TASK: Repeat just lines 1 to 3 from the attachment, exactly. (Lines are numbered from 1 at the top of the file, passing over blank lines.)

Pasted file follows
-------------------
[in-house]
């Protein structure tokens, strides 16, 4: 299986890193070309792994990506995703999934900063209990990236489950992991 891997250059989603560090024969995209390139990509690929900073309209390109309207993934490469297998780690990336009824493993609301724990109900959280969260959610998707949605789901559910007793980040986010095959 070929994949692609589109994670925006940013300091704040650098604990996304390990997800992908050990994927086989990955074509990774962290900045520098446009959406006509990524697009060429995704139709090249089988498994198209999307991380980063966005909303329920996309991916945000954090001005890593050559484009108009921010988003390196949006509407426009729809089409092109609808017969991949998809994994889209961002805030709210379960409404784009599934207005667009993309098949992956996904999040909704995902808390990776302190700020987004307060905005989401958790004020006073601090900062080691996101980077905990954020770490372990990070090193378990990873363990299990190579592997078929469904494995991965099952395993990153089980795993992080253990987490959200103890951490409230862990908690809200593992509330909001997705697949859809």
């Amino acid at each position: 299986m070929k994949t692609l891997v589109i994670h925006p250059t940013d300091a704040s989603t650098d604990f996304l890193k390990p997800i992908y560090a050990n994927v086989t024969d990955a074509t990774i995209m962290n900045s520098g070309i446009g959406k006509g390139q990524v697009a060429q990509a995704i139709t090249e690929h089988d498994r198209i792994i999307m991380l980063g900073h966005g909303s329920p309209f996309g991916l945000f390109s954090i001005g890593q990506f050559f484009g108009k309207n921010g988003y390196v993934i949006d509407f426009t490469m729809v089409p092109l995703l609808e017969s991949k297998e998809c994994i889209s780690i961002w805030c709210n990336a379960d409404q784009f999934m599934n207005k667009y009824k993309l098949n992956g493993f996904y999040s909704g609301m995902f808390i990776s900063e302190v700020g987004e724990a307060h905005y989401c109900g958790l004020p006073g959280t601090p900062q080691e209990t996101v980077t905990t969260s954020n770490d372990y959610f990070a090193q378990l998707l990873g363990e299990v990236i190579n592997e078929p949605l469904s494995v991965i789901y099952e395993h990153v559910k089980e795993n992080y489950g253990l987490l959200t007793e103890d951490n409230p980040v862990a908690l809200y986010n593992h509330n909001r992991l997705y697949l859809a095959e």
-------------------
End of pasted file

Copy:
[in-house]
């Protein structure tokens, strides 16, 4: 299986890193070309792994990506995703999934900063209990990236489950992991 891997250059989603560090024969995209390139990509690929900073309209390109309207993934490469297998780690990336009824493993609301724990109900959280969260959610998707949605789901559910007793980040986010095959 070929994949692609589109994670925006940013300091704040650098604990996304390990997800992908050990994927086989990955074509990774962290900045520098446009959406006509990524697009060429995704139709090249089988498994198209999307991380980063966005909303329920996309991916945000954090001005890593050559484009108009921010988003390196949006509407426009729809089409092109609808017969991949998809994994889209961002805030709210379960409404784009599934207005667009993309098949992956996904999040909704995902808390990776302190700020987004307060905005989401958790004020006073601090900062080691996101980077905990954020770490372990990070090193378990990873363990299990190579592997078929469904494995991965099952395993990153089980795993992080253990987490959200103890951490409230862990908690809200593992509330909001997705697949859809």
């Amino acid at each position: 299986m070929k994949t692609l891997v589109i994670h925006p250059t940013d300091a704040s989603t650098d604990f996304l890193k390990p997800i992908y560090a050990n994927v086989t024969d990955a074509t990774i995209m962290n900045s520098g070309i446009g959406k006509g390139q990524v697009a060429q990509a995704i139709t090249e690929h089988d498994r198209i792994i999307m991380l980063g900073h966005g909303s329920p309209f996309g991916l945000f390109s954090i001005g890593q990506f050559f484009g108009k309207n921010g988003y390196v993934i949006d509407f426009t490469m729809v089409p092109l995703l609808e017969s991949k297998e998809c994994i889209s780690i961002w805030c709210n990336a379960d409404q784009f999934m599934n207005k667009y009824k993309l098949n992956g493993f996904y999040s909704g609301m995902f808390i990776s900063e302190v700020g987004e724990a307060h905005y989401c109900g958790l004020p006073g959280t601090p900062q080691e209990t996101v980077t905990t969260s954020n770490d372990y959610f990070a090193q378990l998707l990873g363990e299990v990236i190579n592997e078929p949605l469904s494995v991965i789901y099952e395993h990153v559910k089980e795993n992080y489950g253990l987490l959200t007793e103890d951490n409230p980040v862990a908690l809200y986010n593992h509330n909001r992991l997705y697949l859809a095959e």